Joseph Cravero, M.D., was a pediatrician for four years before he became an anesthesiologist. As a pediatrician he was regularly asked to perform medical procedures on children, but he did not have the training to make those procedures painless. Today, as director of the PainFree Program at the Children's Hospital at Dartmouth (CHaD), he and a multidisciplinary team of certified nurse anesthetists, registered nurses, medical technicians, physicians, and child-life specialists see to it that no child has to suffer pain, even during minor procedures.
Cravero tells the story of a 16-year-old developmentally disabled boy who needed a spinal tap. His mother had taken him to another hospital, where the terrified boy thrashed for over an hour until the procedure had to be abandoned. Thanks to Dartmouth's PainFree Program--where young patients are cared for by people who give this kind of treatment every day--the spinal tap was completed in ten minutes under sedation. At first, when Cravero saw the boy's mother in tears after the procedure, he was confused. "You don't understand," she told him. "This was such a big thing in our lives-- now we know it does not have to be so bad."
Cravero talks frequently at medical conferences around the country about
"It's better for the kids. It's better for their families. And it makes the Children's Hospital work better."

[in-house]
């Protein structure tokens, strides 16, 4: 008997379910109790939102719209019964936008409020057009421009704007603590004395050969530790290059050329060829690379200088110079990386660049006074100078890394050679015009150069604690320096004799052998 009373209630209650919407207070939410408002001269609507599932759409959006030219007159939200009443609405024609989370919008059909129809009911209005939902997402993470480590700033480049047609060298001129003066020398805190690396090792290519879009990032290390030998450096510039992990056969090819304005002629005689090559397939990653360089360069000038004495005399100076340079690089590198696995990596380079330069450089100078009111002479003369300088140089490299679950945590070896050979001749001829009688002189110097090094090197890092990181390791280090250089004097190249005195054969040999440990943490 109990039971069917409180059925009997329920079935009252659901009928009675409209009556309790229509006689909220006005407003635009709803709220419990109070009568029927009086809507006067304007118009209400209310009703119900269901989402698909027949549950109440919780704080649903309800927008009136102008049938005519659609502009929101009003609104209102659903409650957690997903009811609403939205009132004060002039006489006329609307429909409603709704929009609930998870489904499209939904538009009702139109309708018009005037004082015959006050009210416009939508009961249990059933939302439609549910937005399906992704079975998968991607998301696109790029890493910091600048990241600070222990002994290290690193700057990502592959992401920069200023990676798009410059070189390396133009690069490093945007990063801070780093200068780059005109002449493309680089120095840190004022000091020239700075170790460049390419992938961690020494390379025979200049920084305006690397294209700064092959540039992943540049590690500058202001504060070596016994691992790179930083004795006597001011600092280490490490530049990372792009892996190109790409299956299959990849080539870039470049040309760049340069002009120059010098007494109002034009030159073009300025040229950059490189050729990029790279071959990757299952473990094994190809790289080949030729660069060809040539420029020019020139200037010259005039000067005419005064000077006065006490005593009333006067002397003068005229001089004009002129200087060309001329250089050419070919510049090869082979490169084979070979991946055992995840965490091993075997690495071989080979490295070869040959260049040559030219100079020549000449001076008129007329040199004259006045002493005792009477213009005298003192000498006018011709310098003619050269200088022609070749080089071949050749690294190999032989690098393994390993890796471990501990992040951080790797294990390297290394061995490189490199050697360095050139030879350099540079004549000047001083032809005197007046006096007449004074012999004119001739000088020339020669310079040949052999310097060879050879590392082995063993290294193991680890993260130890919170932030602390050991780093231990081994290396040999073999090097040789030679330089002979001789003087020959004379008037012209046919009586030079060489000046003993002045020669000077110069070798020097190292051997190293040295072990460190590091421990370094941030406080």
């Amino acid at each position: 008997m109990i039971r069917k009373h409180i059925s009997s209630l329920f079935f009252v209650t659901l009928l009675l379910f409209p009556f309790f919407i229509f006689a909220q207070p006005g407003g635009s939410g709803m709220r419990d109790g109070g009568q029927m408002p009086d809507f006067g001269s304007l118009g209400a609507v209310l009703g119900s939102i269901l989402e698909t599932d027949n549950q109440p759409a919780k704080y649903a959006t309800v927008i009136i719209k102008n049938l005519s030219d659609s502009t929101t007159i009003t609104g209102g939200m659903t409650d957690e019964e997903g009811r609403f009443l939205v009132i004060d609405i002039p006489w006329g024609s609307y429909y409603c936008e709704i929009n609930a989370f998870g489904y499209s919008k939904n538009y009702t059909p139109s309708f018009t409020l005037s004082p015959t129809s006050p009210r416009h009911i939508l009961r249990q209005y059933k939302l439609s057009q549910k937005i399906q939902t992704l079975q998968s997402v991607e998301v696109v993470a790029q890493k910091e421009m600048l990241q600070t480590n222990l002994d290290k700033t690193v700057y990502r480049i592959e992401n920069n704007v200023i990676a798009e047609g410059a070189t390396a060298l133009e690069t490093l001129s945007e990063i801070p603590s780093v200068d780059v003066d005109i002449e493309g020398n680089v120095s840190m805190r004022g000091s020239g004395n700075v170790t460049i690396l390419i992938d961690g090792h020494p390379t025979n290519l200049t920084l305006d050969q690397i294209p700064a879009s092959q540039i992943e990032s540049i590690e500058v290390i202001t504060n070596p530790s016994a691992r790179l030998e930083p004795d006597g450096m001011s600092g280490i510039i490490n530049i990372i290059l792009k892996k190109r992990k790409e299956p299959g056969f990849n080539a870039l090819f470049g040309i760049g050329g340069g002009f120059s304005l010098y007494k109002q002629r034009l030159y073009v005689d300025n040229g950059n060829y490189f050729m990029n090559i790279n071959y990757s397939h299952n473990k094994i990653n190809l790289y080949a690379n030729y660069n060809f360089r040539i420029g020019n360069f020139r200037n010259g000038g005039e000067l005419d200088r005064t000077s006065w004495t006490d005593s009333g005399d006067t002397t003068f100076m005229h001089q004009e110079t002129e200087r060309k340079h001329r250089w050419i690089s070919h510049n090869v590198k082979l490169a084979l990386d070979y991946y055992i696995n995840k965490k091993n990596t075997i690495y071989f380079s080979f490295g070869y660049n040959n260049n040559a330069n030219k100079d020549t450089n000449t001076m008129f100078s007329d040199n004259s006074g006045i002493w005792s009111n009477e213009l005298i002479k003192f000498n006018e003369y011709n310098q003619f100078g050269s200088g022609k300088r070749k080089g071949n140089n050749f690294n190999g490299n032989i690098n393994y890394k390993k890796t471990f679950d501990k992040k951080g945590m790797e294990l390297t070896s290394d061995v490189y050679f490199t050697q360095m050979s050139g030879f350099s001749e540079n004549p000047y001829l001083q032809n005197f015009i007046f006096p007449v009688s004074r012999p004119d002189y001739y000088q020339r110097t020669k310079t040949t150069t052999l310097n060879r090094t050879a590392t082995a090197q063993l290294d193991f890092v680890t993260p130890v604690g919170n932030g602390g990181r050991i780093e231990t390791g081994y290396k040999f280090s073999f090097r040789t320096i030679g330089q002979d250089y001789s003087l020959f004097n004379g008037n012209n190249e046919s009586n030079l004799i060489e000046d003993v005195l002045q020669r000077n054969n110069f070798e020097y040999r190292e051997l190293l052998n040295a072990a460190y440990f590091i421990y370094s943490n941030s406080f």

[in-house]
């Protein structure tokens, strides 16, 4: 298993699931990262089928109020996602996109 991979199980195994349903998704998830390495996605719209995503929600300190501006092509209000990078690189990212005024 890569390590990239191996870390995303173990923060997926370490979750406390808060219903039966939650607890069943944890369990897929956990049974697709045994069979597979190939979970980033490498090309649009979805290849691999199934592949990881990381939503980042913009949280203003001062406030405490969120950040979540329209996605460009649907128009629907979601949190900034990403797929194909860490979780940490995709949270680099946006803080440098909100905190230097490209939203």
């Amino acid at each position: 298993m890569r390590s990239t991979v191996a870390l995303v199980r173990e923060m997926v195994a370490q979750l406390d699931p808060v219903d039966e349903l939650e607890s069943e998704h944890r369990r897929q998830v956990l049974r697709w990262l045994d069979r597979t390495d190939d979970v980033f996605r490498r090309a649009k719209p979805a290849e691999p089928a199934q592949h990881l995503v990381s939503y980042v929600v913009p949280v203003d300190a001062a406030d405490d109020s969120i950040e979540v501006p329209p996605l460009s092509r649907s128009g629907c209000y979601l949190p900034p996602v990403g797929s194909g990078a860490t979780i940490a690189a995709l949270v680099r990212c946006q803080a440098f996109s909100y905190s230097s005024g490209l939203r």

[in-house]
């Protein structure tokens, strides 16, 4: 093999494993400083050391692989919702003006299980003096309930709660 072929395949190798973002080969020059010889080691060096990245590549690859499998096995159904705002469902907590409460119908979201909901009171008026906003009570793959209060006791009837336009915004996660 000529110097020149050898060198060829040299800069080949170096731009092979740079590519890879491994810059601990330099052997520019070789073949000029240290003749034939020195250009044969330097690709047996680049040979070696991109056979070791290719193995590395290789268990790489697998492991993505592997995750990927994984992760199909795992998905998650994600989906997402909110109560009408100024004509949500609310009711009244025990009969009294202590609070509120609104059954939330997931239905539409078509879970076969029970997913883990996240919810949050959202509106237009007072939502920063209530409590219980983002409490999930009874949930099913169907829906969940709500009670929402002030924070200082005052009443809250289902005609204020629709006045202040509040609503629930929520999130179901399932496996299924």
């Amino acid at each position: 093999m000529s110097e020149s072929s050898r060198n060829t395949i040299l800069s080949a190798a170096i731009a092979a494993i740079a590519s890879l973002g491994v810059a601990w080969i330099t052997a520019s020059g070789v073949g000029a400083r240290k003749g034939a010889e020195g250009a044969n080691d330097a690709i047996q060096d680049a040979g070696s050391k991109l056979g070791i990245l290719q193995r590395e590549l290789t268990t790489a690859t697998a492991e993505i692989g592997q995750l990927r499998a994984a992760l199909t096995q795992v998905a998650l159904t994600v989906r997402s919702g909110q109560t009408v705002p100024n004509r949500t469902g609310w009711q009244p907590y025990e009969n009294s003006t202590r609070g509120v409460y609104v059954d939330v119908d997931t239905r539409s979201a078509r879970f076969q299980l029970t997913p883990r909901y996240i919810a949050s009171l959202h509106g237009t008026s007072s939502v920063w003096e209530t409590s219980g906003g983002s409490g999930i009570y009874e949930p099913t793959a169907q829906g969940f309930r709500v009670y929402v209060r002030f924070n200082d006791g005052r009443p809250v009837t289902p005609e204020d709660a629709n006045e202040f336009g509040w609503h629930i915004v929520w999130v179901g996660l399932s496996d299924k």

his unusual program, which has received a $250,000 grant from Ronald McDonald Charities of Eastern New England and a national Volunteers Hospital Association leadership award. It was recognized as the best new program in an individual hospital emphasizing safety and patient care. He explains that the PainFree Program does not just provide better care for patients, it allows physicians to do their jobs better and is more efficient and costeffective for the institution as
a whole. He describes the program not as a magical breakthrough but as a question of priorities.
"How hard do we want to work at it so kids don't have to suffer in the hospital?" Cravero asks. For this pediatric anesthesiologist and father of three, the answer is obvious. "Parents will come to accept their child's illness or condition and deal with it," he says. "But what they can never get used to is seeing their kids suffer."
CHaD's PainFree Program received international recognition through the Ronald McDonald House Charity award
CHaD's annual Half Marathon & Relay raised over $421,000 for clinical care, prevention and family programs